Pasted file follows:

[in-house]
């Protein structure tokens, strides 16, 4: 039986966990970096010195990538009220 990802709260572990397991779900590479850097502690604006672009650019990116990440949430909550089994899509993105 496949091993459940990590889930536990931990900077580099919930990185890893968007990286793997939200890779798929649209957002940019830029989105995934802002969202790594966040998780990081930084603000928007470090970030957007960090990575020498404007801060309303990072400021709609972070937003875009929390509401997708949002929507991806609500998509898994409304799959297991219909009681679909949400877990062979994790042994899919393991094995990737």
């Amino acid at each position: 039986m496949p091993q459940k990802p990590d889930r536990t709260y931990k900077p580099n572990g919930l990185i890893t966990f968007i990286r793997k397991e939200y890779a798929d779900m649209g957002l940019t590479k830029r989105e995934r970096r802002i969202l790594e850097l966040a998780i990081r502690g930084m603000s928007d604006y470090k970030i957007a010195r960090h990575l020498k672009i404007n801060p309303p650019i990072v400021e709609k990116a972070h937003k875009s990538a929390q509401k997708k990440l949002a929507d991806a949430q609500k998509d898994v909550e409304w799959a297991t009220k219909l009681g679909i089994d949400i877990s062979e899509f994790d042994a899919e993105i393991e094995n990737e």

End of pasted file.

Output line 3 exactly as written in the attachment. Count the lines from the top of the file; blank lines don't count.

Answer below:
């Amino acid at each position: 039986m496949p091993q459940k990802p990590d889930r536990t709260y931990k900077p580099n572990g919930l990185i890893t966990f968007i990286r793997k397991e939200y890779a798929d779900m649209g957002l940019t590479k830029r989105e995934r970096r802002i969202l790594e850097l966040a998780i990081r502690g930084m603000s928007d604006y470090k970030i957007a010195r960090h990575l020498k672009i404007n801060p309303p650019i990072v400021e709609k990116a972070h937003k875009s990538a929390q509401k997708k990440l949002a929507d991806a949430q609500k998509d898994v909550e409304w799959a297991t009220k219909l009681g679909i089994d949400i877990s062979e899509f994790d042994a899919e993105i393991e094995n990737e």